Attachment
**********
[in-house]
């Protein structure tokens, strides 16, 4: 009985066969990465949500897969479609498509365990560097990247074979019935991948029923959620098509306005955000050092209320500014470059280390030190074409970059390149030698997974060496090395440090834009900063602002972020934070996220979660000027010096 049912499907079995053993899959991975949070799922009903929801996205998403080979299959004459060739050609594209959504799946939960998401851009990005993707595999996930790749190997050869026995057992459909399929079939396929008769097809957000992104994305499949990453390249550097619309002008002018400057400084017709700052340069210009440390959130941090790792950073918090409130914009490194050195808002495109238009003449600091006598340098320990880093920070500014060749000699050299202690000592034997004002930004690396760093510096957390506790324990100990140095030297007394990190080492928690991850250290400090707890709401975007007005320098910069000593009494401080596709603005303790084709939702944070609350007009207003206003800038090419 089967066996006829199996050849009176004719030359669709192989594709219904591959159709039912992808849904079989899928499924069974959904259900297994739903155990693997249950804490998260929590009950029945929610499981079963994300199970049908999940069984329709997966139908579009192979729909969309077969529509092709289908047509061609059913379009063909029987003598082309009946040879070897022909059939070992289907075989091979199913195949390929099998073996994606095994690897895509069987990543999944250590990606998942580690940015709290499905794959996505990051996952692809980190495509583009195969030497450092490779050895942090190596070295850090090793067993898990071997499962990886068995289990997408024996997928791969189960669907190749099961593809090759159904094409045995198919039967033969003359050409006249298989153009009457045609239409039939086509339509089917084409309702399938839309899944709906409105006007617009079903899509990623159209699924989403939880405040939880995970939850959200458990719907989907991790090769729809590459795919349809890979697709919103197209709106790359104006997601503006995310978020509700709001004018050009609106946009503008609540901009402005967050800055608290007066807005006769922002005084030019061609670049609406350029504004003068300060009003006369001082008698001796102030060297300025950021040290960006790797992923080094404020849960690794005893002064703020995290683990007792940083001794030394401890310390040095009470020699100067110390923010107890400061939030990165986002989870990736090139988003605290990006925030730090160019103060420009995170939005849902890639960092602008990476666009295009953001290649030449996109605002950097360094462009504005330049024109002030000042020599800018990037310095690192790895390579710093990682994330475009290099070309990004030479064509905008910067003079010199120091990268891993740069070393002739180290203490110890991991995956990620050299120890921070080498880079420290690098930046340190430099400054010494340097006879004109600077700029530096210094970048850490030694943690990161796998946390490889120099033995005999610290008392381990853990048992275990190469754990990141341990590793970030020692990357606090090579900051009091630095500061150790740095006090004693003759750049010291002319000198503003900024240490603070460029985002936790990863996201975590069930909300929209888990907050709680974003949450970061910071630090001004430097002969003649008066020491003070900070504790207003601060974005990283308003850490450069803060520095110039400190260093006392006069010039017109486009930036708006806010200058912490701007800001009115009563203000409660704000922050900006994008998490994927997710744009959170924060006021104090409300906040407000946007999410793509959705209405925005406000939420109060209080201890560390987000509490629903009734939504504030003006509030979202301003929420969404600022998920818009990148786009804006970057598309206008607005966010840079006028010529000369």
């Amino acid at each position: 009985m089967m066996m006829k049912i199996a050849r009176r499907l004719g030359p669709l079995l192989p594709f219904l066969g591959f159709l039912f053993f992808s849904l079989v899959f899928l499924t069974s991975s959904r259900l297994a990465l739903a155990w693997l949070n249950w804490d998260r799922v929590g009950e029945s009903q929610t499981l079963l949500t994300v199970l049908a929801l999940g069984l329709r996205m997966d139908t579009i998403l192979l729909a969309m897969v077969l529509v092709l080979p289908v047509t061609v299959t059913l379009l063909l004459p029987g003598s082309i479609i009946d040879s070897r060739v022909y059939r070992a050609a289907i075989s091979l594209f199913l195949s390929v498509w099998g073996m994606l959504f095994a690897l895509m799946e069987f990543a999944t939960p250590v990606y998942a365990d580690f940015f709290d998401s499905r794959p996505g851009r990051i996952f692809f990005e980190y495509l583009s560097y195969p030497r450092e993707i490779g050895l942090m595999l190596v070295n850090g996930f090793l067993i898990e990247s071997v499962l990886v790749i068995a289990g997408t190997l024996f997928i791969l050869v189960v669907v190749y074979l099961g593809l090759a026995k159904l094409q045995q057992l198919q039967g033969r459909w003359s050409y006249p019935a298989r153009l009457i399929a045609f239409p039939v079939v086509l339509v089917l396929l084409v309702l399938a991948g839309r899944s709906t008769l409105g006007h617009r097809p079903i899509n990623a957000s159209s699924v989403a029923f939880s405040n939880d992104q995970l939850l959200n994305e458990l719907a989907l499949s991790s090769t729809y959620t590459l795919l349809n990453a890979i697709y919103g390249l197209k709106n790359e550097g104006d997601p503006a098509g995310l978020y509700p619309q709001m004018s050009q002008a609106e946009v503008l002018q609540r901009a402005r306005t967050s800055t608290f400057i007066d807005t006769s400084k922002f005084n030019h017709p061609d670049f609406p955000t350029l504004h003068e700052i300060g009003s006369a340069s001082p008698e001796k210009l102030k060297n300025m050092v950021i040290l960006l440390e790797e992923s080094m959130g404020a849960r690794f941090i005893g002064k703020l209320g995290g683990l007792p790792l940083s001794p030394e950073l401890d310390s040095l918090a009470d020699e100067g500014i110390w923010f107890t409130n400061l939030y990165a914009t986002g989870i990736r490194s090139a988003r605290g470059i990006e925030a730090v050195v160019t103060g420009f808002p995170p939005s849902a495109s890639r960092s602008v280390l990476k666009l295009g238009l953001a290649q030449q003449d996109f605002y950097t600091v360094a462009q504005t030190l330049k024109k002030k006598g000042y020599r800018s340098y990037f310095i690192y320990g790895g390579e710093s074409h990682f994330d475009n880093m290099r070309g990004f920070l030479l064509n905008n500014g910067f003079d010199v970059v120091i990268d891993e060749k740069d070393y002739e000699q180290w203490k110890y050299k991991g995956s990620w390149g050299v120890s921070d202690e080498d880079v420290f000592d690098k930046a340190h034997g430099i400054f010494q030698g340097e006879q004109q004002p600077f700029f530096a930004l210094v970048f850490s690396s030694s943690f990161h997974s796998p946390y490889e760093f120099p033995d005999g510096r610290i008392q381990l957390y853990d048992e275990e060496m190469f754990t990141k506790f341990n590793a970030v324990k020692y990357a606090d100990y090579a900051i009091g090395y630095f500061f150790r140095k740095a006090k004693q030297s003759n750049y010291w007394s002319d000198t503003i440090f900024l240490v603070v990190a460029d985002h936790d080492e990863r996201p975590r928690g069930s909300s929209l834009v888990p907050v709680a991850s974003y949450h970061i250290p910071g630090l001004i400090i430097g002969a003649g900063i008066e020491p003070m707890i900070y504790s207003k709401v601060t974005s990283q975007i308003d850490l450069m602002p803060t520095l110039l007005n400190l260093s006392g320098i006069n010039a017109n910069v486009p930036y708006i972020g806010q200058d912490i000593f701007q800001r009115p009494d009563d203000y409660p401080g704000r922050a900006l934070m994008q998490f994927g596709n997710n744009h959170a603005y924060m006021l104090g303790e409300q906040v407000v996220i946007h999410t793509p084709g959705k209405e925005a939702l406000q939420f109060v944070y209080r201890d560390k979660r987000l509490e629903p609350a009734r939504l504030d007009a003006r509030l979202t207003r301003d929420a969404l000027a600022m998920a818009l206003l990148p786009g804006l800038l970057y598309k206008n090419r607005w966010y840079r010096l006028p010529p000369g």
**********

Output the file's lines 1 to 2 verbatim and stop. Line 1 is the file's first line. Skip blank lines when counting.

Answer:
[in-house]
């Protein structure tokens, strides 16, 4: 009985066969990465949500897969479609498509365990560097990247074979019935991948029923959620098509306005955000050092209320500014470059280390030190074409970059390149030698997974060496090395440090834009900063602002972020934070996220979660000027010096 049912499907079995053993899959991975949070799922009903929801996205998403080979299959004459060739050609594209959504799946939960998401851009990005993707595999996930790749190997050869026995057992459909399929079939396929008769097809957000992104994305499949990453390249550097619309002008002018400057400084017709700052340069210009440390959130941090790792950073918090409130914009490194050195808002495109238009003449600091006598340098320990880093920070500014060749000699050299202690000592034997004002930004690396760093510096957390506790324990100990140095030297007394990190080492928690991850250290400090707890709401975007007005320098910069000593009494401080596709603005303790084709939702944070609350007009207003206003800038090419 089967066996006829199996050849009176004719030359669709192989594709219904591959159709039912992808849904079989899928499924069974959904259900297994739903155990693997249950804490998260929590009950029945929610499981079963994300199970049908999940069984329709997966139908579009192979729909969309077969529509092709289908047509061609059913379009063909029987003598082309009946040879070897022909059939070992289907075989091979199913195949390929099998073996994606095994690897895509069987990543999944250590990606998942580690940015709290499905794959996505990051996952692809980190495509583009195969030497450092490779050895942090190596070295850090090793067993898990071997499962990886068995289990997408024996997928791969189960669907190749099961593809090759159904094409045995198919039967033969003359050409006249298989153009009457045609239409039939086509339509089917084409309702399938839309899944709906409105006007617009079903899509990623159209699924989403939880405040939880995970939850959200458990719907989907991790090769729809590459795919349809890979697709919103197209709106790359104006997601503006995310978020509700709001004018050009609106946009503008609540901009402005967050800055608290007066807005006769922002005084030019061609670049609406350029504004003068300060009003006369001082008698001796102030060297300025950021040290960006790797992923080094404020849960690794005893002064703020995290683990007792940083001794030394401890310390040095009470020699100067110390923010107890400061939030990165986002989870990736090139988003605290990006925030730090160019103060420009995170939005849902890639960092602008990476666009295009953001290649030449996109605002950097360094462009504005330049024109002030000042020599800018990037310095690192790895390579710093990682994330475009290099070309990004030479064509905008910067003079010199120091990268891993740069070393002739180290203490110890991991995956990620050299120890921070080498880079420290690098930046340190430099400054010494340097006879004109600077700029530096210094970048850490030694943690990161796998946390490889120099033995005999610290008392381990853990048992275990190469754990990141341990590793970030020692990357606090090579900051009091630095500061150790740095006090004693003759750049010291002319000198503003900024240490603070460029985002936790990863996201975590069930909300929209888990907050709680974003949450970061910071630090001004430097002969003649008066020491003070900070504790207003601060974005990283308003850490450069803060520095110039400190260093006392006069010039017109486009930036708006806010200058912490701007800001009115009563203000409660704000922050900006994008998490994927997710744009959170924060006021104090409300906040407000946007999410793509959705209405925005406000939420109060209080201890560390987000509490629903009734939504504030003006509030979202301003929420969404600022998920818009990148786009804006970057598309206008607005966010840079006028010529000369």